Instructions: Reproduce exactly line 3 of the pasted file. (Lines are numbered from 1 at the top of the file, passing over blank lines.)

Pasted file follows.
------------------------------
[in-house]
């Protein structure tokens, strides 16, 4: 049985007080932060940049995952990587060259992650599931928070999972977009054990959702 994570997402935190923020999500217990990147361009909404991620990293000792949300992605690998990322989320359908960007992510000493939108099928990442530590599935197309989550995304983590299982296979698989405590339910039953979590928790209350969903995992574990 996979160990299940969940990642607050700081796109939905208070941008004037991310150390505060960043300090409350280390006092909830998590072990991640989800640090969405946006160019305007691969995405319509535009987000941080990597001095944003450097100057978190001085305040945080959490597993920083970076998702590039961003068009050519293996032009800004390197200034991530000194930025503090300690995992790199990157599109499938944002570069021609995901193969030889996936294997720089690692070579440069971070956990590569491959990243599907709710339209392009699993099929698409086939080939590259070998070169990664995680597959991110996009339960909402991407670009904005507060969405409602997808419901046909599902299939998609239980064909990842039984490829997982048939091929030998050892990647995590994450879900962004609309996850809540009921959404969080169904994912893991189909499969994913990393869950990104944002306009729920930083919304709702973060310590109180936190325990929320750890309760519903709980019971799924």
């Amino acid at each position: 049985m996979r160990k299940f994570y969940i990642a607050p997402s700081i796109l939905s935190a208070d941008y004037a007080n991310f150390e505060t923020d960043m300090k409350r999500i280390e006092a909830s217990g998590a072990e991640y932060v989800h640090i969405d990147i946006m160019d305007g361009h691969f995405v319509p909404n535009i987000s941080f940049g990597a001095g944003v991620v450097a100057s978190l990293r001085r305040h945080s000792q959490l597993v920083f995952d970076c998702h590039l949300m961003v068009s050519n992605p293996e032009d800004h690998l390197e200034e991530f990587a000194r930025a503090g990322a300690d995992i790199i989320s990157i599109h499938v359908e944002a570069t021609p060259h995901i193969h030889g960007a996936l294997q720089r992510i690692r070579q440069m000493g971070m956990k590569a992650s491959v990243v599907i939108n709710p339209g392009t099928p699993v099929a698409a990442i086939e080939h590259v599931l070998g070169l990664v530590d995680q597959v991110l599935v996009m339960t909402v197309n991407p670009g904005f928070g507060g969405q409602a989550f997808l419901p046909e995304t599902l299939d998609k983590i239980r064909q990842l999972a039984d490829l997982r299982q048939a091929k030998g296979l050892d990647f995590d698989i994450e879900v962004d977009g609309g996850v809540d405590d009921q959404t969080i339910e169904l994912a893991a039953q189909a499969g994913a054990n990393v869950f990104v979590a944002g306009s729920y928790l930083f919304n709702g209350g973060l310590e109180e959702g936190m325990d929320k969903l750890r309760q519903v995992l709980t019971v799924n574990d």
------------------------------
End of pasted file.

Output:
């Amino acid at each position: 049985m996979r160990k299940f994570y969940i990642a607050p997402s700081i796109l939905s935190a208070d941008y004037a007080n991310f150390e505060t923020d960043m300090k409350r999500i280390e006092a909830s217990g998590a072990e991640y932060v989800h640090i969405d990147i946006m160019d305007g361009h691969f995405v319509p909404n535009i987000s941080f940049g990597a001095g944003v991620v450097a100057s978190l990293r001085r305040h945080s000792q959490l597993v920083f995952d970076c998702h590039l949300m961003v068009s050519n992605p293996e032009d800004h690998l390197e200034e991530f990587a000194r930025a503090g990322a300690d995992i790199i989320s990157i599109h499938v359908e944002a570069t021609p060259h995901i193969h030889g960007a996936l294997q720089r992510i690692r070579q440069m000493g971070m956990k590569a992650s491959v990243v599907i939108n709710p339209g392009t099928p699993v099929a698409a990442i086939e080939h590259v599931l070998g070169l990664v530590d995680q597959v991110l599935v996009m339960t909402v197309n991407p670009g904005f928070g507060g969405q409602a989550f997808l419901p046909e995304t599902l299939d998609k983590i239980r064909q990842l999972a039984d490829l997982r299982q048939a091929k030998g296979l050892d990647f995590d698989i994450e879900v962004d977009g609309g996850v809540d405590d009921q959404t969080i339910e169904l994912a893991a039953q189909a499969g994913a054990n990393v869950f990104v979590a944002g306009s729920y928790l930083f919304n709702g209350g973060l310590e109180e959702g936190m325990d929320k969903l750890r309760q519903v995992l709980t019971v799924n574990d």